only one function – the defence of capitalist property relations.
They should never forget that their job
is to defeat and disband the garda and state forces and abolish a legal
system based on the defence of property. Without this understanding socialists
end up supporting the conditions they were set up to fight.
Support the Nurses!
13 MAY 2007
The threat by the Health Services Executive to dock nurses’ wages by 13.16 per cent from next Friday 18th has failed to intimidate them from pursuing their claim for a 35 hour week and a 10.6 per cent pay rise. Instead the nurses’ conference on Thursday decided to continue on their work to rule, introduce a total ban on overtime and intensify their series of short work stoppages. They will also no longer stay late after shifts.
The conference invited a series of speakers from the political parties to address the conference and gave the appropriate response to Mary Harney and Brian Lenihan from the government parties. Enda Kenny from Fine Gael made emollient noises but only vague commitments on the reduction of hours and demanded that the pay rise be put through the partnership process that has so ill-served nurses so far. Labour made rather more hard promises on the question of hours but Kenny later said there was actually no difference in the views of the prospective coalition partners.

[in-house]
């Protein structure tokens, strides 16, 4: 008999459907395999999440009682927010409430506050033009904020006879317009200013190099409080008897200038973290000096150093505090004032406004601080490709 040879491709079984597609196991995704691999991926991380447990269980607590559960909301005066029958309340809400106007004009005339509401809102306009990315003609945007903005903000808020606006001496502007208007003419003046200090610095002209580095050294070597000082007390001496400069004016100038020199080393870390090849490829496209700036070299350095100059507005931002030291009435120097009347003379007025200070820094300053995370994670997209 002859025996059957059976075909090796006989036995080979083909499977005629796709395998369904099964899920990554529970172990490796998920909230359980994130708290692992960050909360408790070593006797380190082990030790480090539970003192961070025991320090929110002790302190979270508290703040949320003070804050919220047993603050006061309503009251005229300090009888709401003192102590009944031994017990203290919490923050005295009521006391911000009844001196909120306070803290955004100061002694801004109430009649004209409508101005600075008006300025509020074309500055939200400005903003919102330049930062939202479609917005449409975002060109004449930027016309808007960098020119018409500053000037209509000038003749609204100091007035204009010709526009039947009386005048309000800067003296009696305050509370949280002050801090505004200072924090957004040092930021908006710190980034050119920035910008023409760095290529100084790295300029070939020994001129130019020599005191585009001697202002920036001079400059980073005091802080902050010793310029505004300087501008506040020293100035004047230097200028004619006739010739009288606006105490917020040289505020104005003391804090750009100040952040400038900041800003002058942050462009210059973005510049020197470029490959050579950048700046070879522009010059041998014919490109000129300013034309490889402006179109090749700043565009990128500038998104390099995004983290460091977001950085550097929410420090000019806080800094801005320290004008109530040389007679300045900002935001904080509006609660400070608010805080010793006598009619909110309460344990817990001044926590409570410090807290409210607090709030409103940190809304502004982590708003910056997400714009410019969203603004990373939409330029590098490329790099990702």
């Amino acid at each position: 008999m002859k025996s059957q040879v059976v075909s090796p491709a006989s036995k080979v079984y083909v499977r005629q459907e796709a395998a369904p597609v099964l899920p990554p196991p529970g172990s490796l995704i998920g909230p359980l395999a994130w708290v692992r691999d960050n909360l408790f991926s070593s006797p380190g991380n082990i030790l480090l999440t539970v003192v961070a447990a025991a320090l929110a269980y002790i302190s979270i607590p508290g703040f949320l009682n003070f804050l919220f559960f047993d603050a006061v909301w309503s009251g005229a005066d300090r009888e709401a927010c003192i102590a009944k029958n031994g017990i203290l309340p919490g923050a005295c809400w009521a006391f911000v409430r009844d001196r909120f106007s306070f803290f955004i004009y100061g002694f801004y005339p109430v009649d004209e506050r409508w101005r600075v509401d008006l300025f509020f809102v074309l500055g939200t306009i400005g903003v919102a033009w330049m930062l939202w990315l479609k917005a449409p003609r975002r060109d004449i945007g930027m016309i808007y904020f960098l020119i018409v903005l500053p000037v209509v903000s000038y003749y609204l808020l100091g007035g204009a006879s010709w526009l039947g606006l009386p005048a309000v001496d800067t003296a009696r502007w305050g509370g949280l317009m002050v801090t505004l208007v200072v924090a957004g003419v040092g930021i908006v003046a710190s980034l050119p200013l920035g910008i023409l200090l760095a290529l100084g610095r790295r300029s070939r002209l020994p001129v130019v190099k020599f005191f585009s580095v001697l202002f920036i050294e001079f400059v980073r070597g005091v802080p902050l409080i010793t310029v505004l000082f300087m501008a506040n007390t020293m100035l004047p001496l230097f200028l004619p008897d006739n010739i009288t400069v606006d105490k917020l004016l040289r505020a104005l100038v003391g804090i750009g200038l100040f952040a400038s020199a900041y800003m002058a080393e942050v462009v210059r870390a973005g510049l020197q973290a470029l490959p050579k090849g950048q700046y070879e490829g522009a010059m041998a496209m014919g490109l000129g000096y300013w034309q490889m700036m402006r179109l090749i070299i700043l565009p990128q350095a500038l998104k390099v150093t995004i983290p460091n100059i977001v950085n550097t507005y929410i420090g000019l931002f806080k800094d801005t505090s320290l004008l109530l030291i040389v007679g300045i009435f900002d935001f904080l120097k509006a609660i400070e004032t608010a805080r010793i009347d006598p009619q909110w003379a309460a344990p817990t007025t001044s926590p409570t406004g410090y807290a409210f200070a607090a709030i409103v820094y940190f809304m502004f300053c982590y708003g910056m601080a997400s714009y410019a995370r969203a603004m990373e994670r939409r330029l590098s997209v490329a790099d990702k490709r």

The nurses should know however that what they win will be the result of their own efforts.
They should also know that the promises to advance their demands through partnership held out by Kenny and Ahern are a trap that has been sprung on their industrial action before. The pay cut they face next week is a direct result of the terms of the previous social partnership deal. Whether they like it or not their dispute has come up against this process and they will only win their demands by driving right through its restrictions.